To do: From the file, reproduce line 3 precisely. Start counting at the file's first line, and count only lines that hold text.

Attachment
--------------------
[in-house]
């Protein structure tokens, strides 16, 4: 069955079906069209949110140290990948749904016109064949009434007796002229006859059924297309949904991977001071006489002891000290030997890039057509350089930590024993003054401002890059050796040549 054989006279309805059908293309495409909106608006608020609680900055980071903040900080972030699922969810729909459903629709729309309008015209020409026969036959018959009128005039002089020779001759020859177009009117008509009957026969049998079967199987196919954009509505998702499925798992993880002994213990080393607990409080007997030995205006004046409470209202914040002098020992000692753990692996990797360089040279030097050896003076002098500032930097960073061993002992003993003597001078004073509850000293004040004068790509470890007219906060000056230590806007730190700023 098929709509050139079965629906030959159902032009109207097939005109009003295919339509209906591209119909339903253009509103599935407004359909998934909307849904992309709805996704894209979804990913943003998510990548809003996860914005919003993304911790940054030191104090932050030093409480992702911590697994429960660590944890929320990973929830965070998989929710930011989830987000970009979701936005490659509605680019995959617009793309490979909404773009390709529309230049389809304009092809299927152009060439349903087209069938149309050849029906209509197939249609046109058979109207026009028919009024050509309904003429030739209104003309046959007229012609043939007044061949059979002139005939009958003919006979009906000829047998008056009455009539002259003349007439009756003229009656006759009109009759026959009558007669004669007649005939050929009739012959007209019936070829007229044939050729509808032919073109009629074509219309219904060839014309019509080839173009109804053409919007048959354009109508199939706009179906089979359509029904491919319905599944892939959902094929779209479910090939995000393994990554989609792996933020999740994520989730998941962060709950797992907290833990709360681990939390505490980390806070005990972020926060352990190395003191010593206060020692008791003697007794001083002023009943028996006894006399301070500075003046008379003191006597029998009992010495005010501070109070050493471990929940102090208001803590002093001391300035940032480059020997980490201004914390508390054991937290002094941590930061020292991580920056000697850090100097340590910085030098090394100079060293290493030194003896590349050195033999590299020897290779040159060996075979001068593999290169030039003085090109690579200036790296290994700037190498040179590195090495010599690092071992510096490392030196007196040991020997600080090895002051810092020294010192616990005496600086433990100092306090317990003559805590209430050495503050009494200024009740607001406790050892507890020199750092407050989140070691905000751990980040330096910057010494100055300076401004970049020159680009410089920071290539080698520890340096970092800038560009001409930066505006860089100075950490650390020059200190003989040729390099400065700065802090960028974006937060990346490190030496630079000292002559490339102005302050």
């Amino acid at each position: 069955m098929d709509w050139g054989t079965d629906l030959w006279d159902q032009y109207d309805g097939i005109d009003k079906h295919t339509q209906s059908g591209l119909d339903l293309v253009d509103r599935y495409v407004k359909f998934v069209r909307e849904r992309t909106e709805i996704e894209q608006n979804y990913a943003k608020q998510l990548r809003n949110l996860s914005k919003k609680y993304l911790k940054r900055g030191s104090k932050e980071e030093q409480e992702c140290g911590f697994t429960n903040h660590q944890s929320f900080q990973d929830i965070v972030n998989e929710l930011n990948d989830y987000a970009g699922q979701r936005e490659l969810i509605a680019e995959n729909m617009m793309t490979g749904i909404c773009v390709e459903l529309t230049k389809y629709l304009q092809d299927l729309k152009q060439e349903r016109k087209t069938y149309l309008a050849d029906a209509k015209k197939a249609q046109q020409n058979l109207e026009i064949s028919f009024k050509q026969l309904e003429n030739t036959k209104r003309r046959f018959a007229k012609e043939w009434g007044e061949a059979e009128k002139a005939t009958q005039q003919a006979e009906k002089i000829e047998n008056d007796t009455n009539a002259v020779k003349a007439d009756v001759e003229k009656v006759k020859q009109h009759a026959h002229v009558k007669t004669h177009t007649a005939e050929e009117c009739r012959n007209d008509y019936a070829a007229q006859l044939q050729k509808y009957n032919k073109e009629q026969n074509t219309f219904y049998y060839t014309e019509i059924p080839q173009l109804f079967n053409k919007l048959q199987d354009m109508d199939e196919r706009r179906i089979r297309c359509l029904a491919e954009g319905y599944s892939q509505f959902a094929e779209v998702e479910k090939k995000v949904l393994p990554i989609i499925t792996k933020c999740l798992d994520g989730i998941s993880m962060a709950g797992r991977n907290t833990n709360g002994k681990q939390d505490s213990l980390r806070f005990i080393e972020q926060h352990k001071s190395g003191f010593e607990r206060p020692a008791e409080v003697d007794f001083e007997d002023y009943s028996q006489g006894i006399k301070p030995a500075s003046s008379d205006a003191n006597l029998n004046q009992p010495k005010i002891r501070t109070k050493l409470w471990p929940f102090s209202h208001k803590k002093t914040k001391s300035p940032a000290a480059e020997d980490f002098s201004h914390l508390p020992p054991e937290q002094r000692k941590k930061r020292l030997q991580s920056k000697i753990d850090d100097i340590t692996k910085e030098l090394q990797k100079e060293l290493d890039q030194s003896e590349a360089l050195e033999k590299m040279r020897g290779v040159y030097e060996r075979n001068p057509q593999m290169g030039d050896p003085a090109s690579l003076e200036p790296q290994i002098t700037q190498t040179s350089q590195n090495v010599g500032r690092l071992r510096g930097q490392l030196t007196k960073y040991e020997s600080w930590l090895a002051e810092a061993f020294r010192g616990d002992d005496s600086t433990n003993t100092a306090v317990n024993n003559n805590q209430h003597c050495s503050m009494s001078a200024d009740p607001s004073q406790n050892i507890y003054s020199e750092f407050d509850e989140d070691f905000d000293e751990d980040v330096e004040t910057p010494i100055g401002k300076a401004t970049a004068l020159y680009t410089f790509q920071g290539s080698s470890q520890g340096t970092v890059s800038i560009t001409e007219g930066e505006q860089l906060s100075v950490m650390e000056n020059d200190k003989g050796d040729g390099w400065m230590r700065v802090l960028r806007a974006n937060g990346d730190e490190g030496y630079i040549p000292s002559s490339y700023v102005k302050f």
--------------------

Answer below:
């Amino acid at each position: 069955m098929d709509w050139g054989t079965d629906l030959w006279d159902q032009y109207d309805g097939i005109d009003k079906h295919t339509q209906s059908g591209l119909d339903l293309v253009d509103r599935y495409v407004k359909f998934v069209r909307e849904r992309t909106e709805i996704e894209q608006n979804y990913a943003k608020q998510l990548r809003n949110l996860s914005k919003k609680y993304l911790k940054r900055g030191s104090k932050e980071e030093q409480e992702c140290g911590f697994t429960n903040h660590q944890s929320f900080q990973d929830i965070v972030n998989e929710l930011n990948d989830y987000a970009g699922q979701r936005e490659l969810i509605a680019e995959n729909m617009m793309t490979g749904i909404c773009v390709e459903l529309t230049k389809y629709l304009q092809d299927l729309k152009q060439e349903r016109k087209t069938y149309l309008a050849d029906a209509k015209k197939a249609q046109q020409n058979l109207e026009i064949s028919f009024k050509q026969l309904e003429n030739t036959k209104r003309r046959f018959a007229k012609e043939w009434g007044e061949a059979e009128k002139a005939t009958q005039q003919a006979e009906k002089i000829e047998n008056d007796t009455n009539a002259v020779k003349a007439d009756v001759e003229k009656v006759k020859q009109h009759a026959h002229v009558k007669t004669h177009t007649a005939e050929e009117c009739r012959n007209d008509y019936a070829a007229q006859l044939q050729k509808y009957n032919k073109e009629q026969n074509t219309f219904y049998y060839t014309e019509i059924p080839q173009l109804f079967n053409k919007l048959q199987d354009m109508d199939e196919r706009r179906i089979r297309c359509l029904a491919e954009g319905y599944s892939q509505f959902a094929e779209v998702e479910k090939k995000v949904l393994p990554i989609i499925t792996k933020c999740l798992d994520g989730i998941s993880m962060a709950g797992r991977n907290t833990n709360g002994k681990q939390d505490s213990l980390r806070f005990i080393e972020q926060h352990k001071s190395g003191f010593e607990r206060p020692a008791e409080v003697d007794f001083e007997d002023y009943s028996q006489g006894i006399k301070p030995a500075s003046s008379d205006a003191n006597l029998n004046q009992p010495k005010i002891r501070t109070k050493l409470w471990p929940f102090s209202h208001k803590k002093t914040k001391s300035p940032a000290a480059e020997d980490f002098s201004h914390l508390p020992p054991e937290q002094r000692k941590k930061r020292l030997q991580s920056k000697i753990d850090d100097i340590t692996k910085e030098l090394q990797k100079e060293l290493d890039q030194s003896e590349a360089l050195e033999k590299m040279r020897g290779v040159y030097e060996r075979n001068p057509q593999m290169g030039d050896p003085a090109s690579l003076e200036p790296q290994i002098t700037q190498t040179s350089q590195n090495v010599g500032r690092l071992r510096g930097q490392l030196t007196k960073y040991e020997s600080w930590l090895a002051e810092a061993f020294r010192g616990d002992d005496s600086t433990n003993t100092a306090v317990n024993n003559n805590q209430h003597c050495s503050m009494s001078a200024d009740p607001s004073q406790n050892i507890y003054s020199e750092f407050d509850e989140d070691f905000d000293e751990d980040v330096e004040t910057p010494i100055g401002k300076a401004t970049a004068l020159y680009t410089f790509q920071g290539s080698s470890q520890g340096t970092v890059s800038i560009t001409e007219g930066e505006q860089l906060s100075v950490m650390e000056n020059d200190k003989g050796d040729g390099w400065m230590r700065v802090l960028r806007a974006n937060g990346d730190e490190g030496y630079i040549p000292s002559s490339y700023v102005k302050f």